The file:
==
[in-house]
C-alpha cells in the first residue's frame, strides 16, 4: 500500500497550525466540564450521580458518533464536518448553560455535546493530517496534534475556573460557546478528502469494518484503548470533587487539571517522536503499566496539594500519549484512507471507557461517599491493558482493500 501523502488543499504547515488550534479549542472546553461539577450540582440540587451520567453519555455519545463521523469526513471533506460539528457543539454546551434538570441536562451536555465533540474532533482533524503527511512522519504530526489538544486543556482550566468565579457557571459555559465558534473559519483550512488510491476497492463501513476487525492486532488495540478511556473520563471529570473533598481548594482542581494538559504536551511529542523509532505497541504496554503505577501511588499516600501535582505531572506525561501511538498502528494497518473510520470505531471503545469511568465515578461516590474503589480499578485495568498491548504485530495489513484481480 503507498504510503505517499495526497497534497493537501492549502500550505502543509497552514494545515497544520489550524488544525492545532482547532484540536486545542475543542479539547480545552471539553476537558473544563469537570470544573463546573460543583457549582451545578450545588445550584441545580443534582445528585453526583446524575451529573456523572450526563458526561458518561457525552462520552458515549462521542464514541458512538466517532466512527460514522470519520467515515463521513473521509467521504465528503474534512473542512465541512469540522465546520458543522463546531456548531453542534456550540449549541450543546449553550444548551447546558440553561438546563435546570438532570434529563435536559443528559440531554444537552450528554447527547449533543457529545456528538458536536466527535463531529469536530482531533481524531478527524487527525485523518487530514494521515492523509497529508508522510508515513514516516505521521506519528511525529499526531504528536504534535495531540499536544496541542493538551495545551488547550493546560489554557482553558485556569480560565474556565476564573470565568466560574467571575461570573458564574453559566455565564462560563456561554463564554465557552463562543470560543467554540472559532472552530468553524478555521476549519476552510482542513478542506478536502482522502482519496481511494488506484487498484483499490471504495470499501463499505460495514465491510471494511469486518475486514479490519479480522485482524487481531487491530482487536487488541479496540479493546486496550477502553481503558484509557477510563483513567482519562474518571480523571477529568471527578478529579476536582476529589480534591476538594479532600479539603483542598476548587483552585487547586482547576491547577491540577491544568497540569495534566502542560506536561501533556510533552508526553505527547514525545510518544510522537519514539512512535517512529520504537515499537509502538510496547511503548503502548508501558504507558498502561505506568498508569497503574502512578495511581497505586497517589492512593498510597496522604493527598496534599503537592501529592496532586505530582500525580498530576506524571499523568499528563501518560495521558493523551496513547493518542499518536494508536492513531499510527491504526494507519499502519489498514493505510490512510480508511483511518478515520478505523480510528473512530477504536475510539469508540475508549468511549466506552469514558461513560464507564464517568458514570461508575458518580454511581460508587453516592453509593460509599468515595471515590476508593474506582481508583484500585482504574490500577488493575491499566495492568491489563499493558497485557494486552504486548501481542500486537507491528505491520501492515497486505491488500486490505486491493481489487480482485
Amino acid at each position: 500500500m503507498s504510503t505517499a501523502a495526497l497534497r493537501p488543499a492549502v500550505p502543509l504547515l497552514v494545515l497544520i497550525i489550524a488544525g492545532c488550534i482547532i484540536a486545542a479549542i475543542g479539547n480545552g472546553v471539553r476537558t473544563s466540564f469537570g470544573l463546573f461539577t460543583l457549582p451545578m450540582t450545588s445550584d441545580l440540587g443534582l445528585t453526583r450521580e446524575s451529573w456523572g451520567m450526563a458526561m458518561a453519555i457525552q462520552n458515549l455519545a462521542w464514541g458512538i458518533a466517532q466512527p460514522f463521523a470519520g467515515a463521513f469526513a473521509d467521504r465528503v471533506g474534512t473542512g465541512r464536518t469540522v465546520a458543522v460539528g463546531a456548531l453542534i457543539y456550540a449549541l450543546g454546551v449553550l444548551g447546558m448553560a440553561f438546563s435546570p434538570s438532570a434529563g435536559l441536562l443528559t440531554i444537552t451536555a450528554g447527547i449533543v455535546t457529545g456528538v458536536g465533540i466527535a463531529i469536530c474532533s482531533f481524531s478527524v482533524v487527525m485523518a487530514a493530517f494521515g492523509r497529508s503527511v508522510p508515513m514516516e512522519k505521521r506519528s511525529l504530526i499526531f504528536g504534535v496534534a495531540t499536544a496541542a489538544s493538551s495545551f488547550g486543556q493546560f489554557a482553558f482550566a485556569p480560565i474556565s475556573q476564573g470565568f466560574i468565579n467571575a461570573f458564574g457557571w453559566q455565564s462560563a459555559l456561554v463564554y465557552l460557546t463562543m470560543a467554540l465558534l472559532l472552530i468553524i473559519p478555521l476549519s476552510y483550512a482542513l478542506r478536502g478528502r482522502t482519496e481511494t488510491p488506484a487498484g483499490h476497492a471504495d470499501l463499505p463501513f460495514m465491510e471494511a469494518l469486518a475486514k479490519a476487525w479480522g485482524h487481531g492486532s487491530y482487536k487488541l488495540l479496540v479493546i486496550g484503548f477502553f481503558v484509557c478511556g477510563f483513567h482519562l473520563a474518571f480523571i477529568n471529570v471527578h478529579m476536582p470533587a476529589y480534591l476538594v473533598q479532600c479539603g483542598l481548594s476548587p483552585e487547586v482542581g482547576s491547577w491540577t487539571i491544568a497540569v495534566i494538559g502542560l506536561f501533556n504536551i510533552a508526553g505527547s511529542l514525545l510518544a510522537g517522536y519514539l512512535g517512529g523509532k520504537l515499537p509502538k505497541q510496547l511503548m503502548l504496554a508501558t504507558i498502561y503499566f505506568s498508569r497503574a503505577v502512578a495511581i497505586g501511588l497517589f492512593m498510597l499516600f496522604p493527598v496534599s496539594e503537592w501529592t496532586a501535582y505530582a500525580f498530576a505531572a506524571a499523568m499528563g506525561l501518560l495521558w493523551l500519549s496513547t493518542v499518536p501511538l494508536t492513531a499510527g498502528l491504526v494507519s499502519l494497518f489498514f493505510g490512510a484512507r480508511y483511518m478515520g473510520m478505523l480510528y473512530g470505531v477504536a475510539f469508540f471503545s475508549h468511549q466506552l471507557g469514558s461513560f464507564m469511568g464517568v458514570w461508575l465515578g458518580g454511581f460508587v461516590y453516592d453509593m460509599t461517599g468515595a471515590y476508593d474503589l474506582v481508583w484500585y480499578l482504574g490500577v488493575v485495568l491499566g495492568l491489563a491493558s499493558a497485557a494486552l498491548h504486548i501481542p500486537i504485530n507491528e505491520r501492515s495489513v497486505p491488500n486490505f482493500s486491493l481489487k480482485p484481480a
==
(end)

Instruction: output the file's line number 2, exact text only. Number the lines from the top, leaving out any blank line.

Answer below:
C-alpha cells in the first residue's frame, strides 16, 4: 500500500497550525466540564450521580458518533464536518448553560455535546493530517496534534475556573460557546478528502469494518484503548470533587487539571517522536503499566496539594500519549484512507471507557461517599491493558482493500 501523502488543499504547515488550534479549542472546553461539577450540582440540587451520567453519555455519545463521523469526513471533506460539528457543539454546551434538570441536562451536555465533540474532533482533524503527511512522519504530526489538544486543556482550566468565579457557571459555559465558534473559519483550512488510491476497492463501513476487525492486532488495540478511556473520563471529570473533598481548594482542581494538559504536551511529542523509532505497541504496554503505577501511588499516600501535582505531572506525561501511538498502528494497518473510520470505531471503545469511568465515578461516590474503589480499578485495568498491548504485530495489513484481480 503507498504510503505517499495526497497534497493537501492549502500550505502543509497552514494545515497544520489550524488544525492545532482547532484540536486545542475543542479539547480545552471539553476537558473544563469537570470544573463546573460543583457549582451545578450545588445550584441545580443534582445528585453526583446524575451529573456523572450526563458526561458518561457525552462520552458515549462521542464514541458512538466517532466512527460514522470519520467515515463521513473521509467521504465528503474534512473542512465541512469540522465546520458543522463546531456548531453542534456550540449549541450543546449553550444548551447546558440553561438546563435546570438532570434529563435536559443528559440531554444537552450528554447527547449533543457529545456528538458536536466527535463531529469536530482531533481524531478527524487527525485523518487530514494521515492523509497529508508522510508515513514516516505521521506519528511525529499526531504528536504534535495531540499536544496541542493538551495545551488547550493546560489554557482553558485556569480560565474556565476564573470565568466560574467571575461570573458564574453559566455565564462560563456561554463564554465557552463562543470560543467554540472559532472552530468553524478555521476549519476552510482542513478542506478536502482522502482519496481511494488506484487498484483499490471504495470499501463499505460495514465491510471494511469486518475486514479490519479480522485482524487481531487491530482487536487488541479496540479493546486496550477502553481503558484509557477510563483513567482519562474518571480523571477529568471527578478529579476536582476529589480534591476538594479532600479539603483542598476548587483552585487547586482547576491547577491540577491544568497540569495534566502542560506536561501533556510533552508526553505527547514525545510518544510522537519514539512512535517512529520504537515499537509502538510496547511503548503502548508501558504507558498502561505506568498508569497503574502512578495511581497505586497517589492512593498510597496522604493527598496534599503537592501529592496532586505530582500525580498530576506524571499523568499528563501518560495521558493523551496513547493518542499518536494508536492513531499510527491504526494507519499502519489498514493505510490512510480508511483511518478515520478505523480510528473512530477504536475510539469508540475508549468511549466506552469514558461513560464507564464517568458514570461508575458518580454511581460508587453516592453509593460509599468515595471515590476508593474506582481508583484500585482504574490500577488493575491499566495492568491489563499493558497485557494486552504486548501481542500486537507491528505491520501492515497486505491488500486490505486491493481489487480482485